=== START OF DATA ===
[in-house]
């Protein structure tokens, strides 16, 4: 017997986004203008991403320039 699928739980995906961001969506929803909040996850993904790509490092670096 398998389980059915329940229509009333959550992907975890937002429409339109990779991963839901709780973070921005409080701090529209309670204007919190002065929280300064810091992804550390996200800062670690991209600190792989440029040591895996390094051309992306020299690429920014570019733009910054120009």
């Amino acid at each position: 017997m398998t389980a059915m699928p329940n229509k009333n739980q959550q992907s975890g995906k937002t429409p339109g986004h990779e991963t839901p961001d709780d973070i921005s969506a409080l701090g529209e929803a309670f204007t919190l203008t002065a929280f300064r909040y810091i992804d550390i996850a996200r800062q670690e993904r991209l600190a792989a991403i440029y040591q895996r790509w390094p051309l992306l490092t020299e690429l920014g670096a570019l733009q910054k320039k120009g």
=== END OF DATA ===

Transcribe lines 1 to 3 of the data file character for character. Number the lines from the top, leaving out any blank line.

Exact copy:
[in-house]
């Protein structure tokens, strides 16, 4: 017997986004203008991403320039 699928739980995906961001969506929803909040996850993904790509490092670096 398998389980059915329940229509009333959550992907975890937002429409339109990779991963839901709780973070921005409080701090529209309670204007919190002065929280300064810091992804550390996200800062670690991209600190792989440029040591895996390094051309992306020299690429920014570019733009910054120009």
């Amino acid at each position: 017997m398998t389980a059915m699928p329940n229509k009333n739980q959550q992907s975890g995906k937002t429409p339109g986004h990779e991963t839901p961001d709780d973070i921005s969506a409080l701090g529209e929803a309670f204007t919190l203008t002065a929280f300064r909040y810091i992804d550390i996850a996200r800062q670690e993904r991209l600190a792989a991403i440029y040591q895996r790509w390094p051309l992306l490092t020299e690429l920014g670096a570019l733009q910054k320039k120009g």